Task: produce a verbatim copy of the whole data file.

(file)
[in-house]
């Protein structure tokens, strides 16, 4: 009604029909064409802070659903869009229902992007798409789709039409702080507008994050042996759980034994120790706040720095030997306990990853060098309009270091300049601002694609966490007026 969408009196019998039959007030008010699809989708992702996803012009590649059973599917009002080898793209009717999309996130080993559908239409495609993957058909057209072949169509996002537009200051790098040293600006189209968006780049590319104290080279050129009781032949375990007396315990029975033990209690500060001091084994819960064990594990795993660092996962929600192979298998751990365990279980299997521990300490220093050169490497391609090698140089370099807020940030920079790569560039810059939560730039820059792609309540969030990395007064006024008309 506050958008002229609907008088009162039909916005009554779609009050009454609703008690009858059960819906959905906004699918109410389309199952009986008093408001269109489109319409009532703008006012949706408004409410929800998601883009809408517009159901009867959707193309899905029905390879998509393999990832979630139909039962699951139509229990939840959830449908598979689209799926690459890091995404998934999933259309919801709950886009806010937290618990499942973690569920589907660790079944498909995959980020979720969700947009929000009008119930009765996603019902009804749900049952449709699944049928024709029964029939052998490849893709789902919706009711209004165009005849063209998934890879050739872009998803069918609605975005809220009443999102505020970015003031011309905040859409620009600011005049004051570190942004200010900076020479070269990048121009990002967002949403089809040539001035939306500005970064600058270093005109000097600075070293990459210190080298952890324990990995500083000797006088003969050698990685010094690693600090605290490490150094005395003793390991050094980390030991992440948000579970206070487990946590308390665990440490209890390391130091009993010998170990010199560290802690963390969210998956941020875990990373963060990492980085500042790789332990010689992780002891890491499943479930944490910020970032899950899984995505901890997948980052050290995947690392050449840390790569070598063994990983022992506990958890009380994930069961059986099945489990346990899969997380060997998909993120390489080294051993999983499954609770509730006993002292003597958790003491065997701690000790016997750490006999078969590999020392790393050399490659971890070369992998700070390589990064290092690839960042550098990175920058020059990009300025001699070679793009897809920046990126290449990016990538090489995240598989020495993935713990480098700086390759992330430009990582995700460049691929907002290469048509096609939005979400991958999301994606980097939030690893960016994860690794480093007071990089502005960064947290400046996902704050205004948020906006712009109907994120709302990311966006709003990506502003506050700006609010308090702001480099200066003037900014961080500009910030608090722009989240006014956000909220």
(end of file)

[in-house]
């Protein structure tokens, strides 16, 4: 009604029909064409802070659903869009229902992007798409789709039409702080507008994050042996759980034994120790706040720095030997306990990853060098309009270091300049601002694609966490007026 969408009196019998039959007030008010699809989708992702996803012009590649059973599917009002080898793209009717999309996130080993559908239409495609993957058909057209072949169509996002537009200051790098040293600006189209968006780049590319104290080279050129009781032949375990007396315990029975033990209690500060001091084994819960064990594990795993660092996962929600192979298998751990365990279980299997521990300490220093050169490497391609090698140089370099807020940030920079790569560039810059939560730039820059792609309540969030990395007064006024008309 506050958008002229609907008088009162039909916005009554779609009050009454609703008690009858059960819906959905906004699918109410389309199952009986008093408001269109489109319409009532703008006012949706408004409410929800998601883009809408517009159901009867959707193309899905029905390879998509393999990832979630139909039962699951139509229990939840959830449908598979689209799926690459890091995404998934999933259309919801709950886009806010937290618990499942973690569920589907660790079944498909995959980020979720969700947009929000009008119930009765996603019902009804749900049952449709699944049928024709029964029939052998490849893709789902919706009711209004165009005849063209998934890879050739872009998803069918609605975005809220009443999102505020970015003031011309905040859409620009600011005049004051570190942004200010900076020479070269990048121009990002967002949403089809040539001035939306500005970064600058270093005109000097600075070293990459210190080298952890324990990995500083000797006088003969050698990685010094690693600090605290490490150094005395003793390991050094980390030991992440948000579970206070487990946590308390665990440490209890390391130091009993010998170990010199560290802690963390969210998956941020875990990373963060990492980085500042790789332990010689992780002891890491499943479930944490910020970032899950899984995505901890997948980052050290995947690392050449840390790569070598063994990983022992506990958890009380994930069961059986099945489990346990899969997380060997998909993120390489080294051993999983499954609770509730006993002292003597958790003491065997701690000790016997750490006999078969590999020392790393050399490659971890070369992998700070390589990064290092690839960042550098990175920058020059990009300025001699070679793009897809920046990126290449990016990538090489995240598989020495993935713990480098700086390759992330430009990582995700460049691929907002290469048509096609939005979400991958999301994606980097939030690893960016994860690794480093007071990089502005960064947290400046996902704050205004948020906006712009109907994120709302990311966006709003990506502003506050700006609010308090702001480099200066003037900014961080500009910030608090722009989240006014956000909220």